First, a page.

SUNNNY VALE, California: Senior Yahoo executives were this week publicly grilled at a US congressional hearing into the part played by the web giant in the arrest and subsequent imprisonment of Chinese dissidents.
Ceo Jerry Yang (pictured) apologised to the distressed mother of journalist Shi Tao, who was jailed for ten years after Yahoo gave the Beijing authorities details of his email address and data about other cyber-activists.
Yang said to the House Committee on Foreign Affairs: "I personally apologise to them for what they and their families are going through."
He was summoned to appear after committee chairman Tom Lantos accused Yahoo of giving false information to previous congressional hearings about the case.
In February 2006 the company assured a hearing it had "no information about the nature" of a police investigation into Mr Shi's activities before it gave the authorities the identifying data.
But it was later revealed that, at the time of the hearings, Yahoo had received written requests from the Chinese police specifying they sought evidence about Mr Shi in a case of "illegally providing state secrets to foreign entities" - a charge often used in the pursuit of dissidents.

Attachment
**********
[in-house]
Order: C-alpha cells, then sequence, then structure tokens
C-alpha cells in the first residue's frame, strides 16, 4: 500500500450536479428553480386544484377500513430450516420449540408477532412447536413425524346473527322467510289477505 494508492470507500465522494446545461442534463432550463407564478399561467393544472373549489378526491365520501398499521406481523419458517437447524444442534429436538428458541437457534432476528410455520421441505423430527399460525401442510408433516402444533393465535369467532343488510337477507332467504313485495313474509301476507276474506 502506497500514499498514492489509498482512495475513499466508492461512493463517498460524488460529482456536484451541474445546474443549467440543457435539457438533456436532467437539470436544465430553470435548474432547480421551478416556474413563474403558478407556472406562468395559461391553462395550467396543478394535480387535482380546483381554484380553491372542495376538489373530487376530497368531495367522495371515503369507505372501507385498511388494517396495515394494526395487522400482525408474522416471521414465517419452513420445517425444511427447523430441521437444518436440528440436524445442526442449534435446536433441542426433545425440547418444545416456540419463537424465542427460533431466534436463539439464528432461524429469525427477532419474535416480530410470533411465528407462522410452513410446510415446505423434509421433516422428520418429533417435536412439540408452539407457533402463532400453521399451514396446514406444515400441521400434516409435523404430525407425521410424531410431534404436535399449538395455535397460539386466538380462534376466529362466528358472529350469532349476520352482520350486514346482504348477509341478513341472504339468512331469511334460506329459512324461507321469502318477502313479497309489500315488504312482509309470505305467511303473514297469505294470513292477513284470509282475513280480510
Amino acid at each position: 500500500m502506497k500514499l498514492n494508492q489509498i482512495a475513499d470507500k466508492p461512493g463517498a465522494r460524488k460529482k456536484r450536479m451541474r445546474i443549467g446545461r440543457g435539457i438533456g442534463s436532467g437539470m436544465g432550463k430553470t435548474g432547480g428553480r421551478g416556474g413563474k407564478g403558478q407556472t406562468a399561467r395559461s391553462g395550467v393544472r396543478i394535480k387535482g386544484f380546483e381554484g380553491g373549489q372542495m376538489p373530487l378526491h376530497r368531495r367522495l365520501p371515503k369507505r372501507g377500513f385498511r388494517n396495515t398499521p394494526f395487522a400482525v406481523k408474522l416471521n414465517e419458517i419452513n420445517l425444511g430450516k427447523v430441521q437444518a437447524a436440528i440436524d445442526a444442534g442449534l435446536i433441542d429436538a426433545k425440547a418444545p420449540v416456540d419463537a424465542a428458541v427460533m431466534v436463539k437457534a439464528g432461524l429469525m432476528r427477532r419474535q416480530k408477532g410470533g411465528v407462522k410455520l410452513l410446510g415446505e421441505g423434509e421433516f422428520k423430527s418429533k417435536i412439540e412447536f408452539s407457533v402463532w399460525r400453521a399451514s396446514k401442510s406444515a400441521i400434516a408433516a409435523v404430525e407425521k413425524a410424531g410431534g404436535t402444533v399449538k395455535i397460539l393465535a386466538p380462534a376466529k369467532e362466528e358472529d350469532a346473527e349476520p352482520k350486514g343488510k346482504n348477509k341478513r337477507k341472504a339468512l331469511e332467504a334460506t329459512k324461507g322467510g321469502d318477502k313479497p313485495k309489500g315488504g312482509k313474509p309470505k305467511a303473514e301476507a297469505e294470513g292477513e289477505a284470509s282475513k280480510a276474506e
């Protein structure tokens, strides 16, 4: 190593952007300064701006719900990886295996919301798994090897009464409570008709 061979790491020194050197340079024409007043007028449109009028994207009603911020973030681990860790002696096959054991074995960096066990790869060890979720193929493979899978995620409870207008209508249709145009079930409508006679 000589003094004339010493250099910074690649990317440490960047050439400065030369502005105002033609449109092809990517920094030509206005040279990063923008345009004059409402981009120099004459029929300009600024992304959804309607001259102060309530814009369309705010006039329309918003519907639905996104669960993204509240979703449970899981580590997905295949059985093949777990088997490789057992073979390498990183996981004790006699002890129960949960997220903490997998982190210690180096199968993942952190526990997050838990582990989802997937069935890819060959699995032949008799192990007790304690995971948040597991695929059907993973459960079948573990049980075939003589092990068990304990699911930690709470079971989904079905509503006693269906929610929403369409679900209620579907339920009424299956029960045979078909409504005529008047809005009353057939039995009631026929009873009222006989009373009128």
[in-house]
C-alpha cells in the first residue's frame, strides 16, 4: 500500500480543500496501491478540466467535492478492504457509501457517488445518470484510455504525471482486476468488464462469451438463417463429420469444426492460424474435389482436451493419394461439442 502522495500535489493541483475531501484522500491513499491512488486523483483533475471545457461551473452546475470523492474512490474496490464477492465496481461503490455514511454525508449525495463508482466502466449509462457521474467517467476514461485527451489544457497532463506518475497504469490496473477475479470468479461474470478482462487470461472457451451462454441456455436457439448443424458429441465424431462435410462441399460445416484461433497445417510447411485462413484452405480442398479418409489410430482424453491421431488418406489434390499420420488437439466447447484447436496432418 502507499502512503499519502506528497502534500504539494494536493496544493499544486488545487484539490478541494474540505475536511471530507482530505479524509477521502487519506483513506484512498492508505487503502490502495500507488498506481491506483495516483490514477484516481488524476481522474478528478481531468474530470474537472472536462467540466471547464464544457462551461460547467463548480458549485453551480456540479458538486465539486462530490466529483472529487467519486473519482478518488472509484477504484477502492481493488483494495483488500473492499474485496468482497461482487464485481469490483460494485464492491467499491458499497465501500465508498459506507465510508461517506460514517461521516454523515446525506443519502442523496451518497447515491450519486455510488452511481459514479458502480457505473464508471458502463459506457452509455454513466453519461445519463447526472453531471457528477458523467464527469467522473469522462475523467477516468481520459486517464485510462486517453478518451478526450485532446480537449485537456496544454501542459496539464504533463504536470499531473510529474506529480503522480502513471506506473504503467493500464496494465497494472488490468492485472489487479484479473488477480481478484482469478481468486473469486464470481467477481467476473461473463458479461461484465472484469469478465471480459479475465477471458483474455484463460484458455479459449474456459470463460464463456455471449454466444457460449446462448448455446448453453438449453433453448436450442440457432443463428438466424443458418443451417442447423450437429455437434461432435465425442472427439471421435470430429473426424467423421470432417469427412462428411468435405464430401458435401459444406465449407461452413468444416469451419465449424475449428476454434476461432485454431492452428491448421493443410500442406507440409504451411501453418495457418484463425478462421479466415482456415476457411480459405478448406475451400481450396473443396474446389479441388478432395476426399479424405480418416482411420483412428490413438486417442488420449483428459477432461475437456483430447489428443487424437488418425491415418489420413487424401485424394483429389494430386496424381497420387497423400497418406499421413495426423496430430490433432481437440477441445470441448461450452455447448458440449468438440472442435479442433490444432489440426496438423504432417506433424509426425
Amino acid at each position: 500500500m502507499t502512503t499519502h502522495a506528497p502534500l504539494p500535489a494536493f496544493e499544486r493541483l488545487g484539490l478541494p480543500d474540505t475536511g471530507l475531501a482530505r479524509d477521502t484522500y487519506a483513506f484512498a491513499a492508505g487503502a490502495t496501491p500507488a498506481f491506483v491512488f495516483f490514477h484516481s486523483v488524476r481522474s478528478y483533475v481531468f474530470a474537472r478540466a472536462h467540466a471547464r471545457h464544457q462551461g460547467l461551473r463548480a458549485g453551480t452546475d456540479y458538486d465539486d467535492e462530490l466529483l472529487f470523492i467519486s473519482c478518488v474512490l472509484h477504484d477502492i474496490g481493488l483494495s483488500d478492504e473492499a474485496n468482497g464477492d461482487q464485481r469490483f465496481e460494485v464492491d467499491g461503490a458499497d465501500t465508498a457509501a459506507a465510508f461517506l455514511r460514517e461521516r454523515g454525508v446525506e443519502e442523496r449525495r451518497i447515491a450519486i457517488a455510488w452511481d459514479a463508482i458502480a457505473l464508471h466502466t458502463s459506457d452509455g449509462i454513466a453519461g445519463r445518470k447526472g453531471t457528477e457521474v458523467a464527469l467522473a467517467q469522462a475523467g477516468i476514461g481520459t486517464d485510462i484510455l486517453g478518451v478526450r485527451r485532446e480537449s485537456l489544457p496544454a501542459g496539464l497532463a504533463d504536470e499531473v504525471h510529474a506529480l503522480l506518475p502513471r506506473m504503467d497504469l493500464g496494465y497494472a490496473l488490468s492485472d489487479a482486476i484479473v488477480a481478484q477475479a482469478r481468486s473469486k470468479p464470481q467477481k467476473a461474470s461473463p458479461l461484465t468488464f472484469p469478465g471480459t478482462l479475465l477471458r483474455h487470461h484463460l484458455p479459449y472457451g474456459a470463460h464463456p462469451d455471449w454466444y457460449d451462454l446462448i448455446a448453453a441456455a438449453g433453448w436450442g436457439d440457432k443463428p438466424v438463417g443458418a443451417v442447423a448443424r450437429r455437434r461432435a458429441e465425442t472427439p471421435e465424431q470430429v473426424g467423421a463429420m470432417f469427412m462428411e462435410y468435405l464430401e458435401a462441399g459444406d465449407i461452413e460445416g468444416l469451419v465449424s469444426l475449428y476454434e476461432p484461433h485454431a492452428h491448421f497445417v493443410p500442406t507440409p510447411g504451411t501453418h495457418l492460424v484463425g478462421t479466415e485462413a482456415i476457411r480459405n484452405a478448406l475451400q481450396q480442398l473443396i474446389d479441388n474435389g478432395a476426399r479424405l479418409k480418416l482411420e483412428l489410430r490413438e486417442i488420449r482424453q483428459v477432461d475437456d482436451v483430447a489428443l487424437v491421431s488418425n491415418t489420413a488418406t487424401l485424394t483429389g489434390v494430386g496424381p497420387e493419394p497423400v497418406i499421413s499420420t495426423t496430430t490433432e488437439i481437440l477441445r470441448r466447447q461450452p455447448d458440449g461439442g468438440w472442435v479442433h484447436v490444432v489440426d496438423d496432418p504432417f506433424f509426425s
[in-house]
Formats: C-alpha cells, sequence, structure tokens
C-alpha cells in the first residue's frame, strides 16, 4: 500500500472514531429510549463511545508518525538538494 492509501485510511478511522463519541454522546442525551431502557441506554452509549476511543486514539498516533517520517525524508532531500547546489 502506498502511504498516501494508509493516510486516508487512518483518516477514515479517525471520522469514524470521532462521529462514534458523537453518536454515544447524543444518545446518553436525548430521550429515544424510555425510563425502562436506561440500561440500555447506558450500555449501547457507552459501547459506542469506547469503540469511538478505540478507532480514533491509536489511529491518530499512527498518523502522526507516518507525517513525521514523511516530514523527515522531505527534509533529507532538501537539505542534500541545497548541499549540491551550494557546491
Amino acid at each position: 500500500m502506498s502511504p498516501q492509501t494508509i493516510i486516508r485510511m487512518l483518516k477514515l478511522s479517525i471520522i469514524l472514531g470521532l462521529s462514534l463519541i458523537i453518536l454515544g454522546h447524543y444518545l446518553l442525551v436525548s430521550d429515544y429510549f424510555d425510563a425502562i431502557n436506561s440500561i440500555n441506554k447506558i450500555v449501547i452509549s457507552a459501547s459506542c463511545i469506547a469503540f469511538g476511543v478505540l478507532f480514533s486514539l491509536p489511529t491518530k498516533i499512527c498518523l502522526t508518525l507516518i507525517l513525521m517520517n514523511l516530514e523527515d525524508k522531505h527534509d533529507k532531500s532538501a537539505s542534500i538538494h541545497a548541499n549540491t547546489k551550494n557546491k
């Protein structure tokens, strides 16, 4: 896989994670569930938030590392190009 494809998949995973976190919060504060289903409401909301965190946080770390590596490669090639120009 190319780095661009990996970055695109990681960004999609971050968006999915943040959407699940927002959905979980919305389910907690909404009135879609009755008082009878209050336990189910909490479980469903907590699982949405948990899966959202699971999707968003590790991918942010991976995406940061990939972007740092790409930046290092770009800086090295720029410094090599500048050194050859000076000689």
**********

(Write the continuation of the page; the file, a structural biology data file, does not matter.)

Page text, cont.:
Yahoo evp/general counsel Michael Callahan was also in apologetic mode last week for failing to come forward with that information after he learned about it months later.
Lantos did not mince his words, describing the company as "spineless and irresponsible", adding: "It was inexcusable, negligent behaviour at best and deliberately deceptive at worst."
He thundered: "While technologically and financially you are giants, morally you are pygmies."
Yang and Callahan defended Yahoo, saying doing business in China was complex. But Yang also insisted the company would work harder on human-rights issues.
He said: "I understand the moral call for myself personally as well as the company to do more, and we will try to do more."
Data sourced from Financial Times online; additional content by WARC staff